is directly driven by perceptual input through mere associ-
ations. As only the most salient information becomes input,
it is this salient information and its associations that activate
behavioral schemata, and, ultimately result in behavior
(Strack & Deutsch, 2004). Stated differently, the behavior
of people in an impulsive state is most likely influenced
by the information that initially attracts attention. Other
information is unlikely to enter the system as it would
require intention and effort, both of which people are usu-
ally lacking in an impulsive state (Strack & Deutsch, 2004).
What do people in impulsive states focus their attention
on, or, in other words, what information is salient? We
define saliency as information that stands out somehow.
Generally, information that stands out is information that
is considered emotional (Schimmack, 2005), or motivation-
ally relevant (Bruner, 1957; Bruner & Postman, 1949; Den
Daas, Hfner, de Wit, 2012). Information can also stand out
because of its perceptual features (e.g., contrast and lumi-
nance) or because of its predominant presence (Mann &
Ward, 2004).
Previous research has shown that stimuli that are linked
to motives of survival and reproduction are salient by estab-
lishing an attentional bias for threatening stimuli
2013 Hogrefe Publishing Experimental Psychology 2013; Vol. 60(5):313–323
DOI: 10.1027/1618-3169/a000201
This document is copyrighted by the American Psychological Association or one of its allied publishers.
This article is intended solely for the personal use of the individual user and is not to be disseminated broadly.
(e.g., snakes or spiders, hman, Flykt, & Esteves, 2001),
food stimuli (e.g., Papies, Stroebe, & Aarts, 2008), beautiful
people (e.g., Maner et al., 2003), and tempting sexual
stimuli (Buodo, Sarlo, & Palomba, 2002; Most, Smith,
Cooter, Levy, & Zald, 2007; Wright & Adams, 1999). Note
however, that although these stimuli are connected to
motives of survival and reproduction, letting these stimuli
direct behavior (through behavioral associations) more
often than not may result in risky decisions (e.g., eating
attractive but unhealthy food, sexual risk decisions without
consideration of the long-term consequences).
Attention in Reflective States
People in a reflective state can move beyond the informa-
tion given, at least if they have the capacity and/or motiva-
tion to do so. Their behavior reflects syllogistic reasoning
(Strack & Deutsch, 2004). Specifically, in a reflective state,
the reflective-impulsive model suggests that knowledge
about the value and probability of the potential conse-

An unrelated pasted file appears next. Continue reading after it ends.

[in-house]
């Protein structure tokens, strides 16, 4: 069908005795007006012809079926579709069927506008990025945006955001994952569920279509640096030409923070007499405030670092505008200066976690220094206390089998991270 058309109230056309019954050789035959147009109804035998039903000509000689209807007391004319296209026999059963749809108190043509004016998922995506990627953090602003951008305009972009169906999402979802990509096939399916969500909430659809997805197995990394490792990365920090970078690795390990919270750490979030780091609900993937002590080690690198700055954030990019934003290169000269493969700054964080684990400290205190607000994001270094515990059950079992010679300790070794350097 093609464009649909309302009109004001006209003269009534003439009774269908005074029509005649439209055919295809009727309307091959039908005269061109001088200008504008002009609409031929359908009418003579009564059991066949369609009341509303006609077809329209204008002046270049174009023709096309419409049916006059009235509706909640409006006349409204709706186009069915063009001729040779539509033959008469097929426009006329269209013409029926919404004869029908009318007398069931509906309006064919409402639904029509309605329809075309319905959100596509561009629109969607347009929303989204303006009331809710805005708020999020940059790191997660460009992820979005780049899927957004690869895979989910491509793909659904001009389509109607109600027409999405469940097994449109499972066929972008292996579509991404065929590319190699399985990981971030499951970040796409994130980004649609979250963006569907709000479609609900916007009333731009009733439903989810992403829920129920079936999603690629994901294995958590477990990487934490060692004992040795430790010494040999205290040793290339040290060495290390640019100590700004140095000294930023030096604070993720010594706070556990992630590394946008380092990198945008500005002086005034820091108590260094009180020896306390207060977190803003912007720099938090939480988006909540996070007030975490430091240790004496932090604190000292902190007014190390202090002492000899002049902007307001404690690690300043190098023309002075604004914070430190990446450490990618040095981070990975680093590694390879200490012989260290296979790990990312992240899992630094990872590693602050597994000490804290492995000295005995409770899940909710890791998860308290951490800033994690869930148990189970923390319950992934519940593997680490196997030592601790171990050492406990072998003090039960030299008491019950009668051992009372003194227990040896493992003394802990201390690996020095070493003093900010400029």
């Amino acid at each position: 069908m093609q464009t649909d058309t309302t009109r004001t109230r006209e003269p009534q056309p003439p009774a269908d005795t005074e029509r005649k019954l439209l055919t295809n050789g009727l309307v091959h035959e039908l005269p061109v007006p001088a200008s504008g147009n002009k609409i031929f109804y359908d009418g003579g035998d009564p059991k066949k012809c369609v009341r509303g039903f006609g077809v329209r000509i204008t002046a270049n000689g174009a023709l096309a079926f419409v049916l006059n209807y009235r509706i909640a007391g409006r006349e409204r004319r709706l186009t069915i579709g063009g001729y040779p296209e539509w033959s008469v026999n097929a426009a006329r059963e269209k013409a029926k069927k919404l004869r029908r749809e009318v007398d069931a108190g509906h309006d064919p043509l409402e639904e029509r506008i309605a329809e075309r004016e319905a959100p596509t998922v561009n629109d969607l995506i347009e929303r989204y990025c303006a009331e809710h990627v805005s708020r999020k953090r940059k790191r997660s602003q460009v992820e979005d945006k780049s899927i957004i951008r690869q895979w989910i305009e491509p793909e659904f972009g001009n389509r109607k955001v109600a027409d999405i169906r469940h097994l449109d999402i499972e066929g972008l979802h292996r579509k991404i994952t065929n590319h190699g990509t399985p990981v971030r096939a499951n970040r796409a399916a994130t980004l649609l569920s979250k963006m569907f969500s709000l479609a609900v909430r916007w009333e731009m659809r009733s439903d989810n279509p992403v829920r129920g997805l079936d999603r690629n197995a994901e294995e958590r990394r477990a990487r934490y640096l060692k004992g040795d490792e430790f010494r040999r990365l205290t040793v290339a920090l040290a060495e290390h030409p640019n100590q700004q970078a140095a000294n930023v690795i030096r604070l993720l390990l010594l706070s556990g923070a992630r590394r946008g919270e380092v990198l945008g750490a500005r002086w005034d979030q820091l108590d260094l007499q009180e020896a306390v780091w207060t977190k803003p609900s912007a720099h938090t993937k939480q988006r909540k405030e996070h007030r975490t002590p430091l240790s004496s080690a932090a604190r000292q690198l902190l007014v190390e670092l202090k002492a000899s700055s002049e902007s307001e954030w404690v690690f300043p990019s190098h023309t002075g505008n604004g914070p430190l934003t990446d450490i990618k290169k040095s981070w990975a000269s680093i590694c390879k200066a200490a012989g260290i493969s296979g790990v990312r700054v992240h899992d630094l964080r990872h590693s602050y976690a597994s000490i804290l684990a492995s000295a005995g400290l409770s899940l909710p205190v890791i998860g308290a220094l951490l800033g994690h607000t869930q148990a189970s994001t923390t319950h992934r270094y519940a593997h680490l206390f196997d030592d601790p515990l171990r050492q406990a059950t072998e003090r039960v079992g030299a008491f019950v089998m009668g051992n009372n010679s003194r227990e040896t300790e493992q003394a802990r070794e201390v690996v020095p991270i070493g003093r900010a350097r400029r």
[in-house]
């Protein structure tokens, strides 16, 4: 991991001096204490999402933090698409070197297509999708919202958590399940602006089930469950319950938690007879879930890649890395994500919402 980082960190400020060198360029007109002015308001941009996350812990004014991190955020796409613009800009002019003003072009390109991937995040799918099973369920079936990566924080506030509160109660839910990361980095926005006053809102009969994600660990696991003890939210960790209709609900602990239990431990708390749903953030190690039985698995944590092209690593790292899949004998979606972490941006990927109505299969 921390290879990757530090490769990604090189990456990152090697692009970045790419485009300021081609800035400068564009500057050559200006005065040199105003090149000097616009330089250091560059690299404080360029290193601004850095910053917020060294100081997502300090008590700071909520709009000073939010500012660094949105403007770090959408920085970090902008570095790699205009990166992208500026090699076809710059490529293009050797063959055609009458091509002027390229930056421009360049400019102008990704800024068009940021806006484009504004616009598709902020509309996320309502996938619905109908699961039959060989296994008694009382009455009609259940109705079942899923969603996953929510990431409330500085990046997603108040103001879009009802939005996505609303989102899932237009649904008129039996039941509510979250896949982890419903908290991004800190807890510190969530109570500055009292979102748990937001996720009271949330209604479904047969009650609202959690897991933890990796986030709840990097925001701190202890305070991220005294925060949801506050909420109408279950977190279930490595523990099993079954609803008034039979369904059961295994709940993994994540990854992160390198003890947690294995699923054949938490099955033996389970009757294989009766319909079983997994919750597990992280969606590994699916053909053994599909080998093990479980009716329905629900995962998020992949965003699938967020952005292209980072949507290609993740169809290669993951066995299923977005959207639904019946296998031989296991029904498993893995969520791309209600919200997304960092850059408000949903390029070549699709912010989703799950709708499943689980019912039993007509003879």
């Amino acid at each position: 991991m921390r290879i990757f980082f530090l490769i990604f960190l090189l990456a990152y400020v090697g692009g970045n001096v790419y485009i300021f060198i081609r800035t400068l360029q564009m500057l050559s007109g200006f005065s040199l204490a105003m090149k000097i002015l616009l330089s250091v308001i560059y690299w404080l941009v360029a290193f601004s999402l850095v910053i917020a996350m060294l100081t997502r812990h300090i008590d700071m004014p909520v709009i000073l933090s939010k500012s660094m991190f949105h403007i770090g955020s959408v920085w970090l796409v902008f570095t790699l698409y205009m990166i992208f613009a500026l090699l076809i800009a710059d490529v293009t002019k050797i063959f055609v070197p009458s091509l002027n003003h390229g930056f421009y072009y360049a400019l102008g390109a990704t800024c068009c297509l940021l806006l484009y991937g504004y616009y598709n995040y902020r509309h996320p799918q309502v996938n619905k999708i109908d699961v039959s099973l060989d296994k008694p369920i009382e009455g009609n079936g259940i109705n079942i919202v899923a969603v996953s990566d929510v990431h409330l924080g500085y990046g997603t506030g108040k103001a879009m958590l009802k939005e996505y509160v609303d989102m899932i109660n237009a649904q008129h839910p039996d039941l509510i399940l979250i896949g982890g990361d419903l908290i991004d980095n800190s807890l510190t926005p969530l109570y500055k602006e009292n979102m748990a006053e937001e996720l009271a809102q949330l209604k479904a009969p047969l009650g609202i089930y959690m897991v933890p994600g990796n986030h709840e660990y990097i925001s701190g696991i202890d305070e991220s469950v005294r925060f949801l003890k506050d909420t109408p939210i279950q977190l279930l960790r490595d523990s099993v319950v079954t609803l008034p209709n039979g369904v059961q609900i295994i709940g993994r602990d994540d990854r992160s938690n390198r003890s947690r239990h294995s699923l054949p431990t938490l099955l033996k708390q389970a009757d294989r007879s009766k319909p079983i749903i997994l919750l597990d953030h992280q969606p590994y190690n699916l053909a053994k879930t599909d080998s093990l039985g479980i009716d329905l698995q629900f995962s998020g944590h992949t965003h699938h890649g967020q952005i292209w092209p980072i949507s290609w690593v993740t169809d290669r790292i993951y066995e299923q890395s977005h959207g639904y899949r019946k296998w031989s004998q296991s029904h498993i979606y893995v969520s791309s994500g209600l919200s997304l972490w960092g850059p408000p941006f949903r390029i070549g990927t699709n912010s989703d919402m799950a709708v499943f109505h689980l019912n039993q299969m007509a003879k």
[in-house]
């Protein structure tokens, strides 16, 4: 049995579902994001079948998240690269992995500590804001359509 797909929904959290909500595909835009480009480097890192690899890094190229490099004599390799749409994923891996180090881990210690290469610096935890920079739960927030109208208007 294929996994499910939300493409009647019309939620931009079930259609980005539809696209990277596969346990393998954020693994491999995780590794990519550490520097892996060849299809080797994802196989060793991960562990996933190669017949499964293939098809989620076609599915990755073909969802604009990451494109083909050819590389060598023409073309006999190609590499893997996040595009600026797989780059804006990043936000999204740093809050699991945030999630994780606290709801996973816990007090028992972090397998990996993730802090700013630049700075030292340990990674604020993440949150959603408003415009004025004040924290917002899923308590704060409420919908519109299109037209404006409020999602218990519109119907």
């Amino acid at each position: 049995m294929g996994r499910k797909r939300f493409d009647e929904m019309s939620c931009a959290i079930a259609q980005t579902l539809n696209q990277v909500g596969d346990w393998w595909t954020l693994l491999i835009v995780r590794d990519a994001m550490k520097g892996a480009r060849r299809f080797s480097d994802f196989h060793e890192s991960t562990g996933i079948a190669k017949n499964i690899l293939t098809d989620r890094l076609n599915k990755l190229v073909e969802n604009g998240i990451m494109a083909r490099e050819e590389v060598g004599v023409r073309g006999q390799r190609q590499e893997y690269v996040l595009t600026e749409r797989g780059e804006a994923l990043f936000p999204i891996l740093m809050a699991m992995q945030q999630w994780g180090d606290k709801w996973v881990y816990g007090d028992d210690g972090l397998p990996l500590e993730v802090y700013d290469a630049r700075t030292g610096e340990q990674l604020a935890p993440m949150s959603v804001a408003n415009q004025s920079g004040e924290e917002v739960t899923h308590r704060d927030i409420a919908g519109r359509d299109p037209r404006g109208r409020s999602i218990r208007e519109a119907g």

quences is weighed and integrated to reach a preference
for a behavioral option. If a decision is made, the reflective
system activates appropriate behavioral schema through a
mechanism of intending (Strack & Deutsch, 2004). As
information about different behavioral options is weighed
and integrated (Strack & Deutsch, 2004), we posit that peo-
ple in a reflective state often prefer to consider a wider
range of information than only the most salient. Moreover,
we propose that people in a reflective state extend their
attention beyond the most salient stimuli.
Notably, the quality of the salient stimuli does not
change in reflective states compared to impulsive states.
Stimuli that are emotional, rewarding, and relevant argu-
ably still attract attention. However, in reflective states peo-
ple are able to direct their attention to other non-salient
stimuli as well. Attending to all available information by
disengaging from the salient stimuli provides people in
reflective states with more information and distraction from
the salient stimuli (Mischel & Ebbesen, 1970; Peake, Hebl,
& Mischel, 2002), which provides them the opportunity to
reach a more balanced decision.
Impulsive and Reflective States
and Traits
First we want to clarify the difference between impulsive
states and traits. To do that we again refer to the reflec-
tive-impulsive model (Strack & Deutsch, 2004): When peo-
ple process information people usually have a general
emphasis on one of the two systems, resulting in the classi-
fication of having an impulsive (or reflective) personality,
trait impulsiveness. Moreover, it is possible that situational
factors put the emphasis on one of the systems; in that case
we refer to impulsive (or reflective) states.
In order to investigate whether attention is distributed as
a function of the cognitive state, we have to manipulate or
measure reflective and impulsive states. Although the theo-
retical distinction between them is relatively straightfor-
ward, it remains a challenge to separate the two states
experimentally. On the one hand, many studies have mea-